Heavy-duty truck fleets are trying out alternative fuels and fuel-saving technologies to efficiently comply with government regulations, according to a new study.

The University of Michigan’s Transportation Research Institute conducted a survey with 96 heavy-duty fleet managers who operate a combined total of just over 114,500 truck-tractors and approximately 350,000 trailers. Fleets reported a median of 6.5 mpg, while hauling 2.1 million tons of cargo 10 million miles annually.

These fleets are hauling a total of 9 billion tons of freight across 1.8 billion miles annually, according to the study performed in collaboration with the American Transportation Research Institute, based in Arlington, Va.

Biodiesel blends (B5, B10, and B20) are the most common alternative fuels in use. Every heavy-duty fleet included in this survey currently uses diesel fuel, with biodiesel being an accessible alternative fuel.

While not mentioned in the survey summary, some U.S. fleets are using compressed natural gas (CNG) and liquefied natural gas (LNG) as alternative fuels in heavy-duty trucks. Fleets running medium-duty vehicles are also trying out propane autogas. All-electric and plug-in hybrid trucks are being deployed by fleets in a demonstration test phase, along with renewable natural gas and renewable diesel.

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As for benefits gained by using specific alternative fuels, surveyed fleet managers said the fuels can be lower cost, cleaner (reduced emissions), and more available than other alternative fuels. Disadvantages of these fuels can include little or no infrastructure for distribution and fueling; increased cost overall, and the possibility of lowering overall fuel economy for their fleet.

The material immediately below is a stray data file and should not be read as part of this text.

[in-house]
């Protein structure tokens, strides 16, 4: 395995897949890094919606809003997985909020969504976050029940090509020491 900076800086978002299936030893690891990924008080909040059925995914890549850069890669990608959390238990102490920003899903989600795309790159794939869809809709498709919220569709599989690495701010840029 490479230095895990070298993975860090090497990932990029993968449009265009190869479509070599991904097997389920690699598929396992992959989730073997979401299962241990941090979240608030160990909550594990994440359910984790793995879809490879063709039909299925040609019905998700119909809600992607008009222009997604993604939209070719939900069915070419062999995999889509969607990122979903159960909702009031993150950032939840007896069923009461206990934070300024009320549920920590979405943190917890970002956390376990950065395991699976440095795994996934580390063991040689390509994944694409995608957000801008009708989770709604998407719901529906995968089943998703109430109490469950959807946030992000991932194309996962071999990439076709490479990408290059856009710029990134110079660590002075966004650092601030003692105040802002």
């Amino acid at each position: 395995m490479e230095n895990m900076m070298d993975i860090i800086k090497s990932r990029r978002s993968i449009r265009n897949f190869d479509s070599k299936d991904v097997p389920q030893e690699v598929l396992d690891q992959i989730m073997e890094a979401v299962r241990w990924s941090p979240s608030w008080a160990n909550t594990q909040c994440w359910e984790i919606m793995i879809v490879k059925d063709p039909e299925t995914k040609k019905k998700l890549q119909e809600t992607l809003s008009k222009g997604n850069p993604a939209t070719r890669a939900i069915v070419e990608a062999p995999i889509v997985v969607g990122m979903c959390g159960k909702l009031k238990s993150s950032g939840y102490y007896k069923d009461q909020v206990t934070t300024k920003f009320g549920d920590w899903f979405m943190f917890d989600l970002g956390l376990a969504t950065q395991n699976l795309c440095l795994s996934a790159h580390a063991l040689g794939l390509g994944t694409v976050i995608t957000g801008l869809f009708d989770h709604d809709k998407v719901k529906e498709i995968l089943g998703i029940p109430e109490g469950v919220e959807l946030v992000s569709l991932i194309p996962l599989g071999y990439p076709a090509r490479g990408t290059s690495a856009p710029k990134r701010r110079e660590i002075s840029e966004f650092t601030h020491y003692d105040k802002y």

Fuel-saving technologies are expected to play an important role in hitting federal mandates for fuel economy and reducing emissions. In this study, the common technologies on truck-tractors have been aluminum wheels, speed limiters, and low-rolling resistance dual tires. For trailers, the most common fuel-saving technologies have been low-rolling resistance dual tires, aluminum wheels, and weight-saving technologies.

In August, the U.S. Environmental Protection Agency and the National Highway Traffic Safety Administration released new rules covering greenhouse gas emissions and fuel efficiency for heavy-duty vehicles. The regulations apply to a broad range of vehicles from pickup trucks, to garbage trucks to the largest tractor-trailer rigs on the road. The trucking rules will be phased in over 10 years and take hold in three steps beginning in 2021, followed by 2024 and 2027.

Nearly all fleet managers participating in the study felt that EPA heavy-duty emissions regulations will lead to higher or significantly higher truck operating costs. All of the fleet managers surveyed feel that the federal regulations will lead to higher or significantly higher new truck purchase costs.

Medium and large fleets seem to have more flexibility than smaller fleets in making it work. The smallest fleets included in the study require faster payback periods than medium and large fleets when investing in fuel-saving technologies or when considering switching their heavy-duty fleet to an alternative fuel.

University of Michigan Transportation Research Institute